Most important takeaways from this journey…

  1. Time is your greatest investment if allocated correctly.
  2. Health should always coincide with your goals. Never let health suffer at the facade of a short term goal.
  3. Spend money deliberately and without impulse. You will appreciate where it goes more and feel less guilt/self-deprecation.
  4. Prioritize values. If money spent on a gym makes you feel good, it’s a good investment. DOn’t feel guilty about money well spent.
  5. Buy higher quality items. If you spend deliberately, you will be prepared for a larger upfront price tag knowing it will last you.
  6. Make time to splurge, relax or buy something to keep you going. IT may seem like it’s feasible to cut back endlessly to reach a goal but it will work like almost any restriction technique, causing a slippery slope.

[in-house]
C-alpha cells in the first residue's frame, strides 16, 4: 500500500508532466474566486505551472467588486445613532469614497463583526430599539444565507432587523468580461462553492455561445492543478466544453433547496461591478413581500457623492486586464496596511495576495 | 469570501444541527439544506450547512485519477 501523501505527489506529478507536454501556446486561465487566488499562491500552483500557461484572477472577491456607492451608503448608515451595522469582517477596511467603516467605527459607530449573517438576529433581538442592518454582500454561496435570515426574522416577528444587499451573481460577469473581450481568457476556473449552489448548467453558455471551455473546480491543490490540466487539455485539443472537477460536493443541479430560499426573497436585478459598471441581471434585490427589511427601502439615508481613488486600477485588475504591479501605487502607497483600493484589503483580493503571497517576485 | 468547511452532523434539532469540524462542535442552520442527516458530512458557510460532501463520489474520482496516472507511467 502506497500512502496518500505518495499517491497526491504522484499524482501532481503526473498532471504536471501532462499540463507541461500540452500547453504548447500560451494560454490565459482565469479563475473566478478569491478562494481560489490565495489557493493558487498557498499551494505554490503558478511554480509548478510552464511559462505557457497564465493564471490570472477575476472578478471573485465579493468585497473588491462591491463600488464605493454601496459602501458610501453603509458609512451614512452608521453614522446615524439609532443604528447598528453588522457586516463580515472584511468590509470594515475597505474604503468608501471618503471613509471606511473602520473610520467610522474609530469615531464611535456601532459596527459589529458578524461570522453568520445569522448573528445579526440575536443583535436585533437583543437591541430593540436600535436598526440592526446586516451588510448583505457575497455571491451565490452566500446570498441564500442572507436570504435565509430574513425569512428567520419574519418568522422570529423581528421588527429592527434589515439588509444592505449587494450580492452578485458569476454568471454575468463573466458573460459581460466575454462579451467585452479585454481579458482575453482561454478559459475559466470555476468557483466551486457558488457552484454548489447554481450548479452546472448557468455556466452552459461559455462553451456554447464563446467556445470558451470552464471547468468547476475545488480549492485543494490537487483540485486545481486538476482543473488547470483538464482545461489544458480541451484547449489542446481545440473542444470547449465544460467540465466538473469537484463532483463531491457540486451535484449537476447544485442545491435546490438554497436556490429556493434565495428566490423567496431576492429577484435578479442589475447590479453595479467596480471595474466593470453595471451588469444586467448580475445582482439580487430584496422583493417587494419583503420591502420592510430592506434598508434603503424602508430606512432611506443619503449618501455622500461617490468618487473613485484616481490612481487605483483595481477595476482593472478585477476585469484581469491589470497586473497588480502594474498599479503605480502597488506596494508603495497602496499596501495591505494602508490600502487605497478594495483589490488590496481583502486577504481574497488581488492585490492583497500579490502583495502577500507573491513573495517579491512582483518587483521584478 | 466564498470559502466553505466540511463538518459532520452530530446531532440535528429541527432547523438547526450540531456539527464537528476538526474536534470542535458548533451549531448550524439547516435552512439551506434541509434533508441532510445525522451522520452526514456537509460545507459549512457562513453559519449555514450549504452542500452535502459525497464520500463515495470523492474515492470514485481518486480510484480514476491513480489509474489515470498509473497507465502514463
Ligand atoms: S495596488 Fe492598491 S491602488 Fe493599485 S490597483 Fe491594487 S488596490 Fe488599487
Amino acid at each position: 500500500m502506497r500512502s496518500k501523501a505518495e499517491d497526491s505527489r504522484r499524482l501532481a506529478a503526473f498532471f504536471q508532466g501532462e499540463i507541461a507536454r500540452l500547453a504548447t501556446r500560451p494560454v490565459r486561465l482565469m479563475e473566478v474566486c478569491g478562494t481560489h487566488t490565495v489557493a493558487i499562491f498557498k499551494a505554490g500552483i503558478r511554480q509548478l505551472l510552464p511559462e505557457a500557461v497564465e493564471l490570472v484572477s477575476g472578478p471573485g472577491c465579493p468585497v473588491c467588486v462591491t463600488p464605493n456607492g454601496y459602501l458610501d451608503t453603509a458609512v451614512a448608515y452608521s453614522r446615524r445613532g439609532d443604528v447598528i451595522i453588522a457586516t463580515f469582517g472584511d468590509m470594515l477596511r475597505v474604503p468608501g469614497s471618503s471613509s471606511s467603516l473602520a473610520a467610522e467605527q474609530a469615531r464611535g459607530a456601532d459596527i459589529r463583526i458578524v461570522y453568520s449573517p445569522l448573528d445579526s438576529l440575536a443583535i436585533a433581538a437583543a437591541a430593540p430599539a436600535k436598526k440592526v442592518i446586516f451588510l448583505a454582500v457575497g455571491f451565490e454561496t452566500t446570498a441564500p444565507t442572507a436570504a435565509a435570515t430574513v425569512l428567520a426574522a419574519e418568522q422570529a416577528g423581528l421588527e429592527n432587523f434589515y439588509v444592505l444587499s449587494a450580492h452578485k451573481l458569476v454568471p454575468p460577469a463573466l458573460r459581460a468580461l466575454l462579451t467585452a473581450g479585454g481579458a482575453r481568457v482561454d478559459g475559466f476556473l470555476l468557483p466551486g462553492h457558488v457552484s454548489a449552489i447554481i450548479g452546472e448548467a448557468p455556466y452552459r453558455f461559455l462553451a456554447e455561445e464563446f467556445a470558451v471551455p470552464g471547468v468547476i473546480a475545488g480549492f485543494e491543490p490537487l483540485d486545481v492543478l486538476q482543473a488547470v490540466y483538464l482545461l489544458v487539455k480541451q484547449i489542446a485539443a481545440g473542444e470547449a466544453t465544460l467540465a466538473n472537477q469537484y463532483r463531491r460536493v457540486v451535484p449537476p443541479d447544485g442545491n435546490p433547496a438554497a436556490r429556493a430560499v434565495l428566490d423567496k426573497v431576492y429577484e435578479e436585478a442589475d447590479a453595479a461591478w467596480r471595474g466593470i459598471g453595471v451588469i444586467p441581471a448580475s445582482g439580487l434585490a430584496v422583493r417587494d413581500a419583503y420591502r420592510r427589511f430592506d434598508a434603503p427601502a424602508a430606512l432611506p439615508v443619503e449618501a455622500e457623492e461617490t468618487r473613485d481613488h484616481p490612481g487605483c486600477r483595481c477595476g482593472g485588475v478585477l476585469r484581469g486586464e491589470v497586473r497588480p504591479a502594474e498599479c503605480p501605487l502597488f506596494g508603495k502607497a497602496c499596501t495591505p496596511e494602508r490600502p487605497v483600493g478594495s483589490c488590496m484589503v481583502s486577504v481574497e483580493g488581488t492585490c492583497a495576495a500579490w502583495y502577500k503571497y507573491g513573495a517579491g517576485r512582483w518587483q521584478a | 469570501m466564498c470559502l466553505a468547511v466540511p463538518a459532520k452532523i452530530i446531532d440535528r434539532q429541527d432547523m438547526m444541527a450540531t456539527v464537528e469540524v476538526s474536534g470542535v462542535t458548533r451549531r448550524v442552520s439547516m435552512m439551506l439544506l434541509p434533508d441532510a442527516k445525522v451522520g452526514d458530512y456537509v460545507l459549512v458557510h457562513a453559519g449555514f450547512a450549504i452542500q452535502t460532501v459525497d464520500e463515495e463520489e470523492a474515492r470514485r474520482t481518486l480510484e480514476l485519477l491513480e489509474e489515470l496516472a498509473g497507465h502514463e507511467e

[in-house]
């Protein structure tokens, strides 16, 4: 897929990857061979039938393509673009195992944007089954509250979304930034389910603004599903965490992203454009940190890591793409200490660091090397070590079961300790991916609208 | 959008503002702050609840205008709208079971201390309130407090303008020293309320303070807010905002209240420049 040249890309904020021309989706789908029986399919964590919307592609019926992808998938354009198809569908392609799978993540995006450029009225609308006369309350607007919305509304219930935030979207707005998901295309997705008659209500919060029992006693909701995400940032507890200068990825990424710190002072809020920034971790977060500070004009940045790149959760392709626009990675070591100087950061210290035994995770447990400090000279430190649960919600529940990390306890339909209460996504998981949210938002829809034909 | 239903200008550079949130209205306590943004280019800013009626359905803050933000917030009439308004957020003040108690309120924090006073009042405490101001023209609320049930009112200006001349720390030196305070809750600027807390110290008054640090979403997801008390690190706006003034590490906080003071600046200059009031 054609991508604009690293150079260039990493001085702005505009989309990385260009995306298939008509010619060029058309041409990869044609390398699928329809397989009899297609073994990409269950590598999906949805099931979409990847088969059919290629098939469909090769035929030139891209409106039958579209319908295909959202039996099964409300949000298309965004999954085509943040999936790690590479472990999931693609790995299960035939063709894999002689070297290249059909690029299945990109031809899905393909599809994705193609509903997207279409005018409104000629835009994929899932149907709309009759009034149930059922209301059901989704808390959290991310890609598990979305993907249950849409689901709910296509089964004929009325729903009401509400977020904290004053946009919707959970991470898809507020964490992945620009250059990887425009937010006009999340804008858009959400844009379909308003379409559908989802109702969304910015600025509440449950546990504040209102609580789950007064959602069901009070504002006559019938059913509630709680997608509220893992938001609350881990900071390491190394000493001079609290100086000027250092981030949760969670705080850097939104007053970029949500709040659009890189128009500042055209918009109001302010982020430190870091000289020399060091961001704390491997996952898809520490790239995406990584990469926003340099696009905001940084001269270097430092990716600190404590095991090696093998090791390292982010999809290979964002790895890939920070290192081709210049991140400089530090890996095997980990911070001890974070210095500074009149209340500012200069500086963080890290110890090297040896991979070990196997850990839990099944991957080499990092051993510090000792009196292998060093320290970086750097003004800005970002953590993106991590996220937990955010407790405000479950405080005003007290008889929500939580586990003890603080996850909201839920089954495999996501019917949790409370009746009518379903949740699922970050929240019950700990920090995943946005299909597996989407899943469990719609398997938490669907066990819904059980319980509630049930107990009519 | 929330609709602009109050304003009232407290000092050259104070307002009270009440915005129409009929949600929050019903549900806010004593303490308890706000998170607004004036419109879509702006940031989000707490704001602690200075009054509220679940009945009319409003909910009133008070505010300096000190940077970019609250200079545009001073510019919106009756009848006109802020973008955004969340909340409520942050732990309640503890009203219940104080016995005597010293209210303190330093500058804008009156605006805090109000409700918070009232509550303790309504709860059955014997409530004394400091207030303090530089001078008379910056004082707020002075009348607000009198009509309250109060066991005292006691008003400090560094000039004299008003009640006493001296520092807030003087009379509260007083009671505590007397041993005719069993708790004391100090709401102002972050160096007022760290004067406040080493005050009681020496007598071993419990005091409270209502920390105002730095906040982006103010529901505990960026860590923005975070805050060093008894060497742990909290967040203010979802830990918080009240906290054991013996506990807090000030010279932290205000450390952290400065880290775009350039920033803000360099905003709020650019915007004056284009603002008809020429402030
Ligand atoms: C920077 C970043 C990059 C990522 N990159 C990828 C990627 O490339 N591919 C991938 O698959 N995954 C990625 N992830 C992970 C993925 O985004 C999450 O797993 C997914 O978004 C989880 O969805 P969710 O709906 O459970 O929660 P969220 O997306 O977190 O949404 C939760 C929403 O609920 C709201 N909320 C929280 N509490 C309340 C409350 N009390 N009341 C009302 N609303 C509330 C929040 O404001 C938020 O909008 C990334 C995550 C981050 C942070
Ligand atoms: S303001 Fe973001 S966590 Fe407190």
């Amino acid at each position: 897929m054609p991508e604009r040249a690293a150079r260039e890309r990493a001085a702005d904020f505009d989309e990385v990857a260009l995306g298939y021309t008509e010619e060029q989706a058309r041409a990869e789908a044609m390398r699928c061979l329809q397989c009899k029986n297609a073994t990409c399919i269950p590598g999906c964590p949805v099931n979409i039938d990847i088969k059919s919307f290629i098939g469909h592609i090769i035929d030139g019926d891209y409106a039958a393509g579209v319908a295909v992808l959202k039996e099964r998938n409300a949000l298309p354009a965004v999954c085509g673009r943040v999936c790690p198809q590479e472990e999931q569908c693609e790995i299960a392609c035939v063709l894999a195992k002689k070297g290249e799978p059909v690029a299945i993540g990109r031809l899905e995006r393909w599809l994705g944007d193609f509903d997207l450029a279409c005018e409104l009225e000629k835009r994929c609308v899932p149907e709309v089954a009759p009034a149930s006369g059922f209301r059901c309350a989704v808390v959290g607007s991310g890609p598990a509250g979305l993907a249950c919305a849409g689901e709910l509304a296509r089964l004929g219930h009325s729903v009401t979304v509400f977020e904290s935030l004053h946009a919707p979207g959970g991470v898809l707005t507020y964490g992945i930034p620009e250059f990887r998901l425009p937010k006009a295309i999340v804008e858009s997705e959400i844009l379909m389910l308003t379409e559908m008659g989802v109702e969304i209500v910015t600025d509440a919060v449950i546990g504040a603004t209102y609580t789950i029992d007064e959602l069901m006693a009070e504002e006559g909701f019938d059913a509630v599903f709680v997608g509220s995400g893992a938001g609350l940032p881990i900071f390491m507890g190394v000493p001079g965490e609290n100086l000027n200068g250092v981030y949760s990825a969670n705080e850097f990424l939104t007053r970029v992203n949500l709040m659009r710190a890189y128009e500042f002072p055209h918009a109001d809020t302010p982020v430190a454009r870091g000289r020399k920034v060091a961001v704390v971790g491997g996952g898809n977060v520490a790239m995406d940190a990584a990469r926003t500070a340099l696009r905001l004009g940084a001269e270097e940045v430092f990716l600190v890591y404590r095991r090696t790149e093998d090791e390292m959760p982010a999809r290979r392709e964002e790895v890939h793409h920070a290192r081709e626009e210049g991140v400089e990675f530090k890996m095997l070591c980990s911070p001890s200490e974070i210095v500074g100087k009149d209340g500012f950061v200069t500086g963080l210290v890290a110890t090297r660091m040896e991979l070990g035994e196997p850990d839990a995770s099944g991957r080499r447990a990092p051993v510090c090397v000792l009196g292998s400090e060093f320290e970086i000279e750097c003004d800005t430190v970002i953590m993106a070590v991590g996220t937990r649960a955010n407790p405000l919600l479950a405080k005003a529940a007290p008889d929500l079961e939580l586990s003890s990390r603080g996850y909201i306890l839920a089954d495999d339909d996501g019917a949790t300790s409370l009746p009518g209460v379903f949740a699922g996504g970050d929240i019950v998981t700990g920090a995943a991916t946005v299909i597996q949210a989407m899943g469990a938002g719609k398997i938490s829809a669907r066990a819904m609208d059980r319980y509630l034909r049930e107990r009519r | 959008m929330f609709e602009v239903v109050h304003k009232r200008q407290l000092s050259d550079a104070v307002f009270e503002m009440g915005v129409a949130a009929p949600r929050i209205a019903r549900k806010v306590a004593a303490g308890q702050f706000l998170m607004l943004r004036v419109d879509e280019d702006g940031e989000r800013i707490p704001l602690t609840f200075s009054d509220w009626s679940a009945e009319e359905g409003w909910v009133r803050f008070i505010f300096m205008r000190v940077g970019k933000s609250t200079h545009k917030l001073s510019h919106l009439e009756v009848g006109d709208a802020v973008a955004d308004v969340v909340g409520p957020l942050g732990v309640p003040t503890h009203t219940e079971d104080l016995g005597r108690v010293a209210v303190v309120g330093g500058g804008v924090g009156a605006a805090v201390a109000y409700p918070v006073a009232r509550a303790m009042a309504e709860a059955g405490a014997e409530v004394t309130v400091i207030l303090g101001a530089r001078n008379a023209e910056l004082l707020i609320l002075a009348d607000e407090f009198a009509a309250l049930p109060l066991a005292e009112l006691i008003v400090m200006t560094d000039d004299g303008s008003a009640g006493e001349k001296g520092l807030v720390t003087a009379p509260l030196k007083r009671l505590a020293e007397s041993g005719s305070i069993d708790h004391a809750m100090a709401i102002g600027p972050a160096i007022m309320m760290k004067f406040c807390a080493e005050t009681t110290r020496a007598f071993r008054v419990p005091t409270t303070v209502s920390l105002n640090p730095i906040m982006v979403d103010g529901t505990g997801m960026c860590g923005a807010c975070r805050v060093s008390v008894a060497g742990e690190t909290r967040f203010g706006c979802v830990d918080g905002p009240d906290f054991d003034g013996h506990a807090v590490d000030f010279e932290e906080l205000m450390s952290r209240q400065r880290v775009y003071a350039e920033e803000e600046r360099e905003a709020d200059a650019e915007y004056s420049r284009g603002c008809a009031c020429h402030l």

7. Earn more. Always.

What’s next?

  • Save.
  • Fitness/Nutrition.
  • Learn to invest and actually do it.
  • Blog. Share. Blog. Build.
  • Travel.
  • Smile.
  • Let debt freedom set in. Enjoy it, revel in it.
  • Enable an automated savings system.
  • Emergency fund.
  • Live unapologetically.

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What’s next?

The whole game changes when you’re debt is paid off. Jacquelyn’s journey isn’t over. I’m going to be helping her with her income and blogging now. I’m not here to make a quick buck. I want to be a trusted advisor for life. Let’s all take a moment to congratulate Jacquelyn.

Check out our exclusive theories!

  1. The Cancun Technique For Saving Money.
  2. The American Pie Strategy for finding your first freelancing client.
  3. From Dreamer to Doer.